Ebola began in fruit bats native to Sub-Saharan Africa. As the years progressed, the virus mutated to be able to infect other mammals, like primates. This genetic variation allowed it to survive more easily, therefore leading the primate strains to produce offspring. (Reid, 2016)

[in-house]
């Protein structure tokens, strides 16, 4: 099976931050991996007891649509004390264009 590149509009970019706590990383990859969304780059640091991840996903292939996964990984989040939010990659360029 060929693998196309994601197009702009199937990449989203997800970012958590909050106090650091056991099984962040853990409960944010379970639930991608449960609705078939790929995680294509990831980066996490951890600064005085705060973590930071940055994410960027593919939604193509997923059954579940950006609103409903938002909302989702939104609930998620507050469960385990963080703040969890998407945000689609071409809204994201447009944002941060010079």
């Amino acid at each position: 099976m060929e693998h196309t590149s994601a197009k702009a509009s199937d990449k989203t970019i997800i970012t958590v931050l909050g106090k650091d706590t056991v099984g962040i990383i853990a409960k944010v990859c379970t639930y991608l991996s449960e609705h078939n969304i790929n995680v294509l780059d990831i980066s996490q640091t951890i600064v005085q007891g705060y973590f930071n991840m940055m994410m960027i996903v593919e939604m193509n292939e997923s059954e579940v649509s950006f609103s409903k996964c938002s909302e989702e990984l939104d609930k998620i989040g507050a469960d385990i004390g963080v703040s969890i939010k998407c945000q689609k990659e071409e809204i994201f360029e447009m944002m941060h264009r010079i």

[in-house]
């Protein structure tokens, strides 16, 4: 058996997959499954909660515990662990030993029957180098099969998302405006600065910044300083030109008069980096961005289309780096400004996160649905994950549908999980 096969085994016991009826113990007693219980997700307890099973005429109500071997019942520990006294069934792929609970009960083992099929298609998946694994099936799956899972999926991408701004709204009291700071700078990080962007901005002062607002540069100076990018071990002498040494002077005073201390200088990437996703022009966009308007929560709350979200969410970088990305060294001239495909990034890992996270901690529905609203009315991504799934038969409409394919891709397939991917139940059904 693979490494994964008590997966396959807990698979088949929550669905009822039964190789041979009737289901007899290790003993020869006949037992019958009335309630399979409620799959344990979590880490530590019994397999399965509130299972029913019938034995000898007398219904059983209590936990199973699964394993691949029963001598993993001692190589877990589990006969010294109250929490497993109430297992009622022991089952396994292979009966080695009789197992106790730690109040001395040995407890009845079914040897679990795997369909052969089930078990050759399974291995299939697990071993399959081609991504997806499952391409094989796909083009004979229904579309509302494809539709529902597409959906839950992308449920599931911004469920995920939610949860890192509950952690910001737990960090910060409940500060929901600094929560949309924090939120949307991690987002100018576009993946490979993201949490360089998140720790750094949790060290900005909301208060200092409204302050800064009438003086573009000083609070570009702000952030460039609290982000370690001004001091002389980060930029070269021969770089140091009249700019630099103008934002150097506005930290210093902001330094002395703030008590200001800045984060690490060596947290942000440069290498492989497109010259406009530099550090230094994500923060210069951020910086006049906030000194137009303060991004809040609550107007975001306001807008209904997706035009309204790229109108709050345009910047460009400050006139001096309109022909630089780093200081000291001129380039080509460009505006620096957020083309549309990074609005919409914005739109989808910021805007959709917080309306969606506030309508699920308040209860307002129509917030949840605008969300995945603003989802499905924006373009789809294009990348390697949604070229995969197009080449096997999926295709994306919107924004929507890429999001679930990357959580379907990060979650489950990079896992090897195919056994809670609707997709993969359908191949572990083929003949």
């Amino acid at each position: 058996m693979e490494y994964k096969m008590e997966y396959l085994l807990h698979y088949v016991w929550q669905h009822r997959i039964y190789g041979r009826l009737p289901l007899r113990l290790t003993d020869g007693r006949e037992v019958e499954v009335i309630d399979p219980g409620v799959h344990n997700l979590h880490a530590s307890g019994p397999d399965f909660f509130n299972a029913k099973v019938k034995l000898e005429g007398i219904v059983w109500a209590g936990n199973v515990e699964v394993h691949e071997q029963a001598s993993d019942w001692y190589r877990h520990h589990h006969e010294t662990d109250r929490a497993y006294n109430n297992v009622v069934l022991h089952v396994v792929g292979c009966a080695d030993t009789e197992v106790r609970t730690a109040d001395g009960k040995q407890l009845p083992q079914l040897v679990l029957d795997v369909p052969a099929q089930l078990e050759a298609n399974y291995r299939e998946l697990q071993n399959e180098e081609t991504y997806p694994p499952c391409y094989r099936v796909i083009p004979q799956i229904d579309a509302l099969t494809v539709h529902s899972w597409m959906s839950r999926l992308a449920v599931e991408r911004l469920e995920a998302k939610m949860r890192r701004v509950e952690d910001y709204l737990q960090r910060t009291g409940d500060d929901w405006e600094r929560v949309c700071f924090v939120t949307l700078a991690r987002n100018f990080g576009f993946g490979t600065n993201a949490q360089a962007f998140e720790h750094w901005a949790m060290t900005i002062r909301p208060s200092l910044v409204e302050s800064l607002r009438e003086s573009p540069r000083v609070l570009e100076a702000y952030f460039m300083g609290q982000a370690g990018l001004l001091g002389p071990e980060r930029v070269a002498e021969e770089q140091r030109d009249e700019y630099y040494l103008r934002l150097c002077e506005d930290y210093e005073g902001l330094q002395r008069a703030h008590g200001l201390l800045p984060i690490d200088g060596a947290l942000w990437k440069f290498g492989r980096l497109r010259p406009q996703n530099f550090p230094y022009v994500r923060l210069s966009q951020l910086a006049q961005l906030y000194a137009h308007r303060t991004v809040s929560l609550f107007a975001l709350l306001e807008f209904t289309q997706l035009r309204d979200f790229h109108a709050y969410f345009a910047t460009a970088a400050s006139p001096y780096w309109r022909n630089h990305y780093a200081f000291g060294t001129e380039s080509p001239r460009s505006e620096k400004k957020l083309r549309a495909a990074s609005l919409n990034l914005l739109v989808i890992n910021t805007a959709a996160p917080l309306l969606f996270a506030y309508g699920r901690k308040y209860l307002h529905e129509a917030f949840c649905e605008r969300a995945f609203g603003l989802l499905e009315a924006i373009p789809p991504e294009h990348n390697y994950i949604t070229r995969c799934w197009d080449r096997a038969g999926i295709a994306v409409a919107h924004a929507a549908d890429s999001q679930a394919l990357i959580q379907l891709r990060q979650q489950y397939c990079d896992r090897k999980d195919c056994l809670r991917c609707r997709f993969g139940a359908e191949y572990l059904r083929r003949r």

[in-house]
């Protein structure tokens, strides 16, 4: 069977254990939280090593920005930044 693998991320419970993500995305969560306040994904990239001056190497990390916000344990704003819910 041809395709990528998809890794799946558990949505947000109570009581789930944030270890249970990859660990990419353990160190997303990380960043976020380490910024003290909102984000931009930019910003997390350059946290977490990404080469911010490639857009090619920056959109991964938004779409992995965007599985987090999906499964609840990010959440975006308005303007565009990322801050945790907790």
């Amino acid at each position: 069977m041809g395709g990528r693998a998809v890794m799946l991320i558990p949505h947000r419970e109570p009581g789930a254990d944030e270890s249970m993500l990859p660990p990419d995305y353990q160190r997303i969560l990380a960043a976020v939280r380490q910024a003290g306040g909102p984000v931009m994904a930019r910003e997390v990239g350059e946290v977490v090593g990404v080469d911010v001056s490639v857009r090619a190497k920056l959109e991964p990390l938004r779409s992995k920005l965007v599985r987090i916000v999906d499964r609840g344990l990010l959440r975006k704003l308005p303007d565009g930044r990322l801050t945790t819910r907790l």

Currently, there is no cure for Ebola. Rather than treating the disease itself, which may lead to Ebola becoming more resistant to medicine, scientists are developing treatments for individual symptoms. (CDC, 2015)
Though Ebola is not particularly contagious, it can be deadly. In 2014, a man died of Ebola in Dallas, which resulted in a massive social freakout.